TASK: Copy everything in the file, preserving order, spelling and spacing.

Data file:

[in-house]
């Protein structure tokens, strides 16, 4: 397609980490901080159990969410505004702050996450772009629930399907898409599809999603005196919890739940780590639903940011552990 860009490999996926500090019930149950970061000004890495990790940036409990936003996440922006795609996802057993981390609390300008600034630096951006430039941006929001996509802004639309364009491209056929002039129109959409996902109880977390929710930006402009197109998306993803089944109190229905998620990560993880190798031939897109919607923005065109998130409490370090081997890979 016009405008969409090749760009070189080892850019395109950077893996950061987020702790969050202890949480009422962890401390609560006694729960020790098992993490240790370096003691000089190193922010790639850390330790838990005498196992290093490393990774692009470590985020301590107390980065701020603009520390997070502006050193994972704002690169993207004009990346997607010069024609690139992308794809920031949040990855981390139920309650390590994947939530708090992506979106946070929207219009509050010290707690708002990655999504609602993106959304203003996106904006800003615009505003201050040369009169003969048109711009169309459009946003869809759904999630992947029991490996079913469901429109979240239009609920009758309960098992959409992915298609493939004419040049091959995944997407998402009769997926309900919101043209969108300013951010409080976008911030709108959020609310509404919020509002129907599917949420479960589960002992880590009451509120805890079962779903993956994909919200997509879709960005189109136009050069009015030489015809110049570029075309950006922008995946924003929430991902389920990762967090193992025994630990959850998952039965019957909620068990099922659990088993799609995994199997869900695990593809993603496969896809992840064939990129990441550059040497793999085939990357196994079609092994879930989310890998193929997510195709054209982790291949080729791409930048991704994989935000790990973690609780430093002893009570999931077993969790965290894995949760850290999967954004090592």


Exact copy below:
[in-house]
């Protein structure tokens, strides 16, 4: 397609980490901080159990969410505004702050996450772009629930399907898409599809999603005196919890739940780590639903940011552990 860009490999996926500090019930149950970061000004890495990790940036409990936003996440922006795609996802057993981390609390300008600034630096951006430039941006929001996509802004639309364009491209056929002039129109959409996902109880977390929710930006402009197109998306993803089944109190229905998620990560993880190798031939897109919607923005065109998130409490370090081997890979 016009405008969409090749760009070189080892850019395109950077893996950061987020702790969050202890949480009422962890401390609560006694729960020790098992993490240790370096003691000089190193922010790639850390330790838990005498196992290093490393990774692009470590985020301590107390980065701020603009520390997070502006050193994972704002690169993207004009990346997607010069024609690139992308794809920031949040990855981390139920309650390590994947939530708090992506979106946070929207219009509050010290707690708002990655999504609602993106959304203003996106904006800003615009505003201050040369009169003969048109711009169309459009946003869809759904999630992947029991490996079913469901429109979240239009609920009758309960098992959409992915298609493939004419040049091959995944997407998402009769997926309900919101043209969108300013951010409080976008911030709108959020609310509404919020509002129907599917949420479960589960002992880590009451509120805890079962779903993956994909919200997509879709960005189109136009050069009015030489015809110049570029075309950006922008995946924003929430991902389920990762967090193992025994630990959850998952039965019957909620068990099922659990088993799609995994199997869900695990593809993603496969896809992840064939990129990441550059040497793999085939990357196994079609092994879930989310890998193929997510195709054209982790291949080729791409930048991704994989935000790990973690609780430093002893009570999931077993969790965290894995949760850290999967954004090592």